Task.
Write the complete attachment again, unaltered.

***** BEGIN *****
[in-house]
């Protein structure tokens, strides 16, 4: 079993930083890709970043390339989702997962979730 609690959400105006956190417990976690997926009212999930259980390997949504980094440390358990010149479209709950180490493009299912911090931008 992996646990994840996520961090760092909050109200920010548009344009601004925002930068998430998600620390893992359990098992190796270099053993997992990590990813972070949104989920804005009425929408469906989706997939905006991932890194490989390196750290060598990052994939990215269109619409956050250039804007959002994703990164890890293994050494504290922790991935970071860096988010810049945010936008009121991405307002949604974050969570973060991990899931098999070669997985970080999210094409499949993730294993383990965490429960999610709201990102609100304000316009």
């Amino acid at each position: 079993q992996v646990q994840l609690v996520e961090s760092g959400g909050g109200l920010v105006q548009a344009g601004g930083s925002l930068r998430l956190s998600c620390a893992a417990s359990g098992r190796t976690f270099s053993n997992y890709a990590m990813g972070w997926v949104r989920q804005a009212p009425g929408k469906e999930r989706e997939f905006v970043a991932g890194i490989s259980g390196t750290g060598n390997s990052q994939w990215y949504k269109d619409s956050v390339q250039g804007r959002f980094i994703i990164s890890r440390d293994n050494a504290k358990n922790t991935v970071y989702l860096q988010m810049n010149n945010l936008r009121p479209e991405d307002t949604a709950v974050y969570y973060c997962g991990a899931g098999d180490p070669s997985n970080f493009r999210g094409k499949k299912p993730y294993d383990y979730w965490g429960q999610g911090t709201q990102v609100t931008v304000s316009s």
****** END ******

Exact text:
[in-house]
């Protein structure tokens, strides 16, 4: 079993930083890709970043390339989702997962979730 609690959400105006956190417990976690997926009212999930259980390997949504980094440390358990010149479209709950180490493009299912911090931008 992996646990994840996520961090760092909050109200920010548009344009601004925002930068998430998600620390893992359990098992190796270099053993997992990590990813972070949104989920804005009425929408469906989706997939905006991932890194490989390196750290060598990052994939990215269109619409956050250039804007959002994703990164890890293994050494504290922790991935970071860096988010810049945010936008009121991405307002949604974050969570973060991990899931098999070669997985970080999210094409499949993730294993383990965490429960999610709201990102609100304000316009």
């Amino acid at each position: 079993q992996v646990q994840l609690v996520e961090s760092g959400g909050g109200l920010v105006q548009a344009g601004g930083s925002l930068r998430l956190s998600c620390a893992a417990s359990g098992r190796t976690f270099s053993n997992y890709a990590m990813g972070w997926v949104r989920q804005a009212p009425g929408k469906e999930r989706e997939f905006v970043a991932g890194i490989s259980g390196t750290g060598n390997s990052q994939w990215y949504k269109d619409s956050v390339q250039g804007r959002f980094i994703i990164s890890r440390d293994n050494a504290k358990n922790t991935v970071y989702l860096q988010m810049n010149n945010l936008r009121p479209e991405d307002t949604a709950v974050y969570y973060c997962g991990a899931g098999d180490p070669s997985n970080f493009r999210g094409k499949k299912p993730y294993d383990y979730w965490g429960q999610g911090t709201q990102v609100t931008v304000s316009s």